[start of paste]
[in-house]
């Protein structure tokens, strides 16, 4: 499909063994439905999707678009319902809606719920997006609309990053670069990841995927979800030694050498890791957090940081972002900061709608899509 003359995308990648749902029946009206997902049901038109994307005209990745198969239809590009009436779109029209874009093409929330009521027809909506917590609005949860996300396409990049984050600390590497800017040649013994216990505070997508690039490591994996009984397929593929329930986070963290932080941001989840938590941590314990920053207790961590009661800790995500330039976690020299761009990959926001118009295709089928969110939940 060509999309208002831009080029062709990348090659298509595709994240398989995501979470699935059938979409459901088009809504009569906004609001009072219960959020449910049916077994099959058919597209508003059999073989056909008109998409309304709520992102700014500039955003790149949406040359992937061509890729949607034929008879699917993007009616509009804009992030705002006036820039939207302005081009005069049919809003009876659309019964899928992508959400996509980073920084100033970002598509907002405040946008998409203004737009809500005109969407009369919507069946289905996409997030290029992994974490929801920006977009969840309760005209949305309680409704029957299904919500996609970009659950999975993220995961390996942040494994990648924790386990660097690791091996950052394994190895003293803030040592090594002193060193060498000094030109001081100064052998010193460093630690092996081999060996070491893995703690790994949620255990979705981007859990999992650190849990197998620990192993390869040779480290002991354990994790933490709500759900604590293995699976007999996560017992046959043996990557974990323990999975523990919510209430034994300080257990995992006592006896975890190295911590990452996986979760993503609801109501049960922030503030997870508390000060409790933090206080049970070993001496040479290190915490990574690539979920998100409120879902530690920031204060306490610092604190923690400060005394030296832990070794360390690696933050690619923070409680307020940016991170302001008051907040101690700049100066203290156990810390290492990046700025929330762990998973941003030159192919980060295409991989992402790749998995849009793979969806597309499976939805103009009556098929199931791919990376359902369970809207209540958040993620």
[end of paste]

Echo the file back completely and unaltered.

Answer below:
[in-house]
């Protein structure tokens, strides 16, 4: 499909063994439905999707678009319902809606719920997006609309990053670069990841995927979800030694050498890791957090940081972002900061709608899509 003359995308990648749902029946009206997902049901038109994307005209990745198969239809590009009436779109029209874009093409929330009521027809909506917590609005949860996300396409990049984050600390590497800017040649013994216990505070997508690039490591994996009984397929593929329930986070963290932080941001989840938590941590314990920053207790961590009661800790995500330039976690020299761009990959926001118009295709089928969110939940 060509999309208002831009080029062709990348090659298509595709994240398989995501979470699935059938979409459901088009809504009569906004609001009072219960959020449910049916077994099959058919597209508003059999073989056909008109998409309304709520992102700014500039955003790149949406040359992937061509890729949607034929008879699917993007009616509009804009992030705002006036820039939207302005081009005069049919809003009876659309019964899928992508959400996509980073920084100033970002598509907002405040946008998409203004737009809500005109969407009369919507069946289905996409997030290029992994974490929801920006977009969840309760005209949305309680409704029957299904919500996609970009659950999975993220995961390996942040494994990648924790386990660097690791091996950052394994190895003293803030040592090594002193060193060498000094030109001081100064052998010193460093630690092996081999060996070491893995703690790994949620255990979705981007859990999992650190849990197998620990192993390869040779480290002991354990994790933490709500759900604590293995699976007999996560017992046959043996990557974990323990999975523990919510209430034994300080257990995992006592006896975890190295911590990452996986979760993503609801109501049960922030503030997870508390000060409790933090206080049970070993001496040479290190915490990574690539979920998100409120879902530690920031204060306490610092604190923690400060005394030296832990070794360390690696933050690619923070409680307020940016991170302001008051907040101690700049100066203290156990810390290492990046700025929330762990998973941003030159192919980060295409991989992402790749998995849009793979969806597309499976939805103009009556098929199931791919990376359902369970809207209540958040993620």